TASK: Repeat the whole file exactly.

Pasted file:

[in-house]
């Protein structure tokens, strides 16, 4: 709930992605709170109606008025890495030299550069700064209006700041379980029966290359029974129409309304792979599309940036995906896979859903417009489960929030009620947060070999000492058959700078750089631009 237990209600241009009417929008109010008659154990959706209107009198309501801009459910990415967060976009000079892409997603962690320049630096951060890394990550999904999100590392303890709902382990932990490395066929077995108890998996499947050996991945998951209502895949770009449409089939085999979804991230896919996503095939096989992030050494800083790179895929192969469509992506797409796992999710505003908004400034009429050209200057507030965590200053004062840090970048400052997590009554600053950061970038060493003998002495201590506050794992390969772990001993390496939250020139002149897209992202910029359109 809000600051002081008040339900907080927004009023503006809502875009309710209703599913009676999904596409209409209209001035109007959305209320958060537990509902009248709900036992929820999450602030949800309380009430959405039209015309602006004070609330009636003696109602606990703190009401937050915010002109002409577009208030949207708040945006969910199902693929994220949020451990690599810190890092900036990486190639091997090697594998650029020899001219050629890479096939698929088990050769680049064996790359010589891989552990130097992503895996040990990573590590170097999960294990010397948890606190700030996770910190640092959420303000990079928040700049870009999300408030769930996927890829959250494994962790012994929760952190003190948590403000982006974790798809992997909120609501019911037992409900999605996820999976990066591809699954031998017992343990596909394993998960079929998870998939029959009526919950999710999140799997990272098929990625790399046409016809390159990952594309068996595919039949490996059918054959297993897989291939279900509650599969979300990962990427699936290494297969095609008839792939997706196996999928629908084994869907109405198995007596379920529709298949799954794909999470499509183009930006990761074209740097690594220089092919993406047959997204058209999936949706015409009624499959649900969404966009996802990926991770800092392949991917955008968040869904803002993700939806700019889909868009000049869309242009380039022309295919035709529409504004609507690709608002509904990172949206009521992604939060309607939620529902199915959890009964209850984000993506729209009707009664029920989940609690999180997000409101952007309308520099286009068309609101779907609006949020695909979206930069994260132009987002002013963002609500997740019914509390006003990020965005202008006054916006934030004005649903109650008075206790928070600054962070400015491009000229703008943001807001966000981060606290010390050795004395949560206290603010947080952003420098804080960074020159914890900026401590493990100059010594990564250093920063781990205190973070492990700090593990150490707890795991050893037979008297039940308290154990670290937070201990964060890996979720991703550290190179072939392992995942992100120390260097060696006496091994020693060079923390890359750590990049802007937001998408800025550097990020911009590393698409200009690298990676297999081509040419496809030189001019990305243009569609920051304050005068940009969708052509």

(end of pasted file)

[in-house]
């Protein structure tokens, strides 16, 4: 709930992605709170109606008025890495030299550069700064209006700041379980029966290359029974129409309304792979599309940036995906896979859903417009489960929030009620947060070999000492058959700078750089631009 237990209600241009009417929008109010008659154990959706209107009198309501801009459910990415967060976009000079892409997603962690320049630096951060890394990550999904999100590392303890709902382990932990490395066929077995108890998996499947050996991945998951209502895949770009449409089939085999979804991230896919996503095939096989992030050494800083790179895929192969469509992506797409796992999710505003908004400034009429050209200057507030965590200053004062840090970048400052997590009554600053950061970038060493003998002495201590506050794992390969772990001993390496939250020139002149897209992202910029359109 809000600051002081008040339900907080927004009023503006809502875009309710209703599913009676999904596409209409209209001035109007959305209320958060537990509902009248709900036992929820999450602030949800309380009430959405039209015309602006004070609330009636003696109602606990703190009401937050915010002109002409577009208030949207708040945006969910199902693929994220949020451990690599810190890092900036990486190639091997090697594998650029020899001219050629890479096939698929088990050769680049064996790359010589891989552990130097992503895996040990990573590590170097999960294990010397948890606190700030996770910190640092959420303000990079928040700049870009999300408030769930996927890829959250494994962790012994929760952190003190948590403000982006974790798809992997909120609501019911037992409900999605996820999976990066591809699954031998017992343990596909394993998960079929998870998939029959009526919950999710999140799997990272098929990625790399046409016809390159990952594309068996595919039949490996059918054959297993897989291939279900509650599969979300990962990427699936290494297969095609008839792939997706196996999928629908084994869907109405198995007596379920529709298949799954794909999470499509183009930006990761074209740097690594220089092919993406047959997204058209999936949706015409009624499959649900969404966009996802990926991770800092392949991917955008968040869904803002993700939806700019889909868009000049869309242009380039022309295919035709529409504004609507690709608002509904990172949206009521992604939060309607939620529902199915959890009964209850984000993506729209009707009664029920989940609690999180997000409101952007309308520099286009068309609101779907609006949020695909979206930069994260132009987002002013963002609500997740019914509390006003990020965005202008006054916006934030004005649903109650008075206790928070600054962070400015491009000229703008943001807001966000981060606290010390050795004395949560206290603010947080952003420098804080960074020159914890900026401590493990100059010594990564250093920063781990205190973070492990700090593990150490707890795991050893037979008297039940308290154990670290937070201990964060890996979720991703550290190179072939392992995942992100120390260097060696006496091994020693060079923390890359750590990049802007937001998408800025550097990020911009590393698409200009690298990676297999081509040419496809030189001019990305243009569609920051304050005068940009969708052509």